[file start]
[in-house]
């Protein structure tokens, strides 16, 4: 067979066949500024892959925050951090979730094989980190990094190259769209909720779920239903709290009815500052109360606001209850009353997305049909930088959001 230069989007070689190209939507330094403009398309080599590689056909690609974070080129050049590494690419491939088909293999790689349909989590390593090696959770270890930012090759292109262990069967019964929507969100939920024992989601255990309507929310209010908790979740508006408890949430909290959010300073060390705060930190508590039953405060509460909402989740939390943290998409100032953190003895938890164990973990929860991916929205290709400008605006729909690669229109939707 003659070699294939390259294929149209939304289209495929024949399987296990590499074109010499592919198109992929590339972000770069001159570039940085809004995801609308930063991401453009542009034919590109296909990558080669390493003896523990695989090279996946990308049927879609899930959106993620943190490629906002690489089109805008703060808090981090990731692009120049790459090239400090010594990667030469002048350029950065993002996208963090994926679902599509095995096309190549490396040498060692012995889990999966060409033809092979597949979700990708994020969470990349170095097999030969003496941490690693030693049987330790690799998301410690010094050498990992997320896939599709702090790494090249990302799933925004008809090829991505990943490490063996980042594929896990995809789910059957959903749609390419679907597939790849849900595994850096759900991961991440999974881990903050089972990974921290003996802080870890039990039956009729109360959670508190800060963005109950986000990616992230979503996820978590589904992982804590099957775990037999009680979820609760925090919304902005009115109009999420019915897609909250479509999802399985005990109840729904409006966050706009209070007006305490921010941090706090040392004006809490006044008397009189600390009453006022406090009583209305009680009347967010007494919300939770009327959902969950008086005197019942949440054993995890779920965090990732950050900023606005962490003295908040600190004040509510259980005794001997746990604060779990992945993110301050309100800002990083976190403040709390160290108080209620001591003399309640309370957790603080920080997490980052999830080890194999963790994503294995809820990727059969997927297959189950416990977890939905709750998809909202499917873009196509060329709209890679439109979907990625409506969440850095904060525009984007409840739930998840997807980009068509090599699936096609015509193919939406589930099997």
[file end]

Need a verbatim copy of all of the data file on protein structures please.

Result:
[in-house]
């Protein structure tokens, strides 16, 4: 067979066949500024892959925050951090979730094989980190990094190259769209909720779920239903709290009815500052109360606001209850009353997305049909930088959001 230069989007070689190209939507330094403009398309080599590689056909690609974070080129050049590494690419491939088909293999790689349909989590390593090696959770270890930012090759292109262990069967019964929507969100939920024992989601255990309507929310209010908790979740508006408890949430909290959010300073060390705060930190508590039953405060509460909402989740939390943290998409100032953190003895938890164990973990929860991916929205290709400008605006729909690669229109939707 003659070699294939390259294929149209939304289209495929024949399987296990590499074109010499592919198109992929590339972000770069001159570039940085809004995801609308930063991401453009542009034919590109296909990558080669390493003896523990695989090279996946990308049927879609899930959106993620943190490629906002690489089109805008703060808090981090990731692009120049790459090239400090010594990667030469002048350029950065993002996208963090994926679902599509095995096309190549490396040498060692012995889990999966060409033809092979597949979700990708994020969470990349170095097999030969003496941490690693030693049987330790690799998301410690010094050498990992997320896939599709702090790494090249990302799933925004008809090829991505990943490490063996980042594929896990995809789910059957959903749609390419679907597939790849849900595994850096759900991961991440999974881990903050089972990974921290003996802080870890039990039956009729109360959670508190800060963005109950986000990616992230979503996820978590589904992982804590099957775990037999009680979820609760925090919304902005009115109009999420019915897609909250479509999802399985005990109840729904409006966050706009209070007006305490921010941090706090040392004006809490006044008397009189600390009453006022406090009583209305009680009347967010007494919300939770009327959902969950008086005197019942949440054993995890779920965090990732950050900023606005962490003295908040600190004040509510259980005794001997746990604060779990992945993110301050309100800002990083976190403040709390160290108080209620001591003399309640309370957790603080920080997490980052999830080890194999963790994503294995809820990727059969997927297959189950416990977890939905709750998809909202499917873009196509060329709209890679439109979907990625409506969440850095904060525009984007409840739930998840997807980009068509090599699936096609015509193919939406589930099997």